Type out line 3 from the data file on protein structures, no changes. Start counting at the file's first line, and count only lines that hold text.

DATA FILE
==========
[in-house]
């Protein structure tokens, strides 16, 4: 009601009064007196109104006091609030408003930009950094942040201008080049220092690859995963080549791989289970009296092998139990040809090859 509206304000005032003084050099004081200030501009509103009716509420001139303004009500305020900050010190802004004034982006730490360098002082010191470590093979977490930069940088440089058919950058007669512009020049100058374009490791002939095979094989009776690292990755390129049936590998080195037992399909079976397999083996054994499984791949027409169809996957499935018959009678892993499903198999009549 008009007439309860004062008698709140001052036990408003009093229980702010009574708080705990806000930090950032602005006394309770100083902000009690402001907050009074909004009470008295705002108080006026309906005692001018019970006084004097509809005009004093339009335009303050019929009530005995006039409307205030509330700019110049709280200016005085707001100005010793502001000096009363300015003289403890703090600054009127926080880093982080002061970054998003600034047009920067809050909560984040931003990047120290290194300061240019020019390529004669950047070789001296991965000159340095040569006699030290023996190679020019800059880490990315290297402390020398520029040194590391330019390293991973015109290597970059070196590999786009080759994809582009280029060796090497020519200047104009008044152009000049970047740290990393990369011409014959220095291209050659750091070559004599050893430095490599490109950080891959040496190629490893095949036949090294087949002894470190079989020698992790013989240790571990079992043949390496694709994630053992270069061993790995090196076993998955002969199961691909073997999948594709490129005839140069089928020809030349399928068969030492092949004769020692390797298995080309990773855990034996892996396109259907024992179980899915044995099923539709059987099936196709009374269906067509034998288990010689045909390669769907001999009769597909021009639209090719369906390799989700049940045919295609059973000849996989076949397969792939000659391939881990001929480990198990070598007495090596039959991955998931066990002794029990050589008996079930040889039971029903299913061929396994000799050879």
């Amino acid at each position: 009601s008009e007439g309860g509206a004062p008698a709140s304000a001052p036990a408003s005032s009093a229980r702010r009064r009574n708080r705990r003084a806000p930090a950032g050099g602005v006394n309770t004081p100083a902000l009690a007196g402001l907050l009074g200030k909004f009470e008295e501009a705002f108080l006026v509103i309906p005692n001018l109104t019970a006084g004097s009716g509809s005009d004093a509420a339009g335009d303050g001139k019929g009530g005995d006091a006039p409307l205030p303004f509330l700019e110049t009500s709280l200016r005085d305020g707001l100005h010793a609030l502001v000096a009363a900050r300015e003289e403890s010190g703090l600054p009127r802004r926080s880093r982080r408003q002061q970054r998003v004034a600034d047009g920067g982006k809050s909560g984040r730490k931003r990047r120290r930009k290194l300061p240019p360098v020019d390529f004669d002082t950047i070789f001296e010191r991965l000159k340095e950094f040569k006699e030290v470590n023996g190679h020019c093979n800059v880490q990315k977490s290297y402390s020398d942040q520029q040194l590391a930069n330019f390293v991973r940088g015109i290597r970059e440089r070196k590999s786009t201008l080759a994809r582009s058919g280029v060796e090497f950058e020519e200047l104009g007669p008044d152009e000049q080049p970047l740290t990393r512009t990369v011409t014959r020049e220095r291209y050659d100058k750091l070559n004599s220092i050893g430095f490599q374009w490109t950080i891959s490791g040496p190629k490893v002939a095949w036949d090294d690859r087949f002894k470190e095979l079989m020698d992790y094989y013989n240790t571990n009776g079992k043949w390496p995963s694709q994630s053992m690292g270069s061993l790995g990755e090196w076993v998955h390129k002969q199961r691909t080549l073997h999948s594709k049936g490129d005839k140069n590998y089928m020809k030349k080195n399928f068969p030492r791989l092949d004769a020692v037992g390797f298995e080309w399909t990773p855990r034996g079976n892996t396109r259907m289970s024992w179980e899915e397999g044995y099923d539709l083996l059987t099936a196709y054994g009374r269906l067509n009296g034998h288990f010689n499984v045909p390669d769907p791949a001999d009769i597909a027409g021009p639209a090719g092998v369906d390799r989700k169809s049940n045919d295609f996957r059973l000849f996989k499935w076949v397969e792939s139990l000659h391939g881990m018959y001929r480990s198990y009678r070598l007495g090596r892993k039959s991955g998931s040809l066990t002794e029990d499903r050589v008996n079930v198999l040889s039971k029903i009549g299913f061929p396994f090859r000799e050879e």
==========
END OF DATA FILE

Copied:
């Amino acid at each position: 009601s008009e007439g309860g509206a004062p008698a709140s304000a001052p036990a408003s005032s009093a229980r702010r009064r009574n708080r705990r003084a806000p930090a950032g050099g602005v006394n309770t004081p100083a902000l009690a007196g402001l907050l009074g200030k909004f009470e008295e501009a705002f108080l006026v509103i309906p005692n001018l109104t019970a006084g004097s009716g509809s005009d004093a509420a339009g335009d303050g001139k019929g009530g005995d006091a006039p409307l205030p303004f509330l700019e110049t009500s709280l200016r005085d305020g707001l100005h010793a609030l502001v000096a009363a900050r300015e003289e403890s010190g703090l600054p009127r802004r926080s880093r982080r408003q002061q970054r998003v004034a600034d047009g920067g982006k809050s909560g984040r730490k931003r990047r120290r930009k290194l300061p240019p360098v020019d390529f004669d002082t950047i070789f001296e010191r991965l000159k340095e950094f040569k006699e030290v470590n023996g190679h020019c093979n800059v880490q990315k977490s290297y402390s020398d942040q520029q040194l590391a930069n330019f390293v991973r940088g015109i290597r970059e440089r070196k590999s786009t201008l080759a994809r582009s058919g280029v060796e090497f950058e020519e200047l104009g007669p008044d152009e000049q080049p970047l740290t990393r512009t990369v011409t014959r020049e220095r291209y050659d100058k750091l070559n004599s220092i050893g430095f490599q374009w490109t950080i891959s490791g040496p190629k490893v002939a095949w036949d090294d690859r087949f002894k470190e095979l079989m020698d992790y094989y013989n240790t571990n009776g079992k043949w390496p995963s694709q994630s053992m690292g270069s061993l790995g990755e090196w076993v998955h390129k002969q199961r691909t080549l073997h999948s594709k049936g490129d005839k140069n590998y089928m020809k030349k080195n399928f068969p030492r791989l092949d004769a020692v037992g390797f298995e080309w399909t990773p855990r034996g079976n892996t396109r259907m289970s024992w179980e899915e397999g044995y099923d539709l083996l059987t099936a196709y054994g009374r269906l067509n009296g034998h288990f010689n499984v045909p390669d769907p791949a001999d009769i597909a027409g021009p639209a090719g092998v369906d390799r989700k169809s049940n045919d295609f996957r059973l000849f996989k499935w076949v397969e792939s139990l000659h391939g881990m018959y001929r480990s198990y009678r070598l007495g090596r892993k039959s991955g998931s040809l066990t002794e029990d499903r050589v008996n079930v198999l040889s039971k029903i009549g299913f061929p396994f090859r000799e050879e």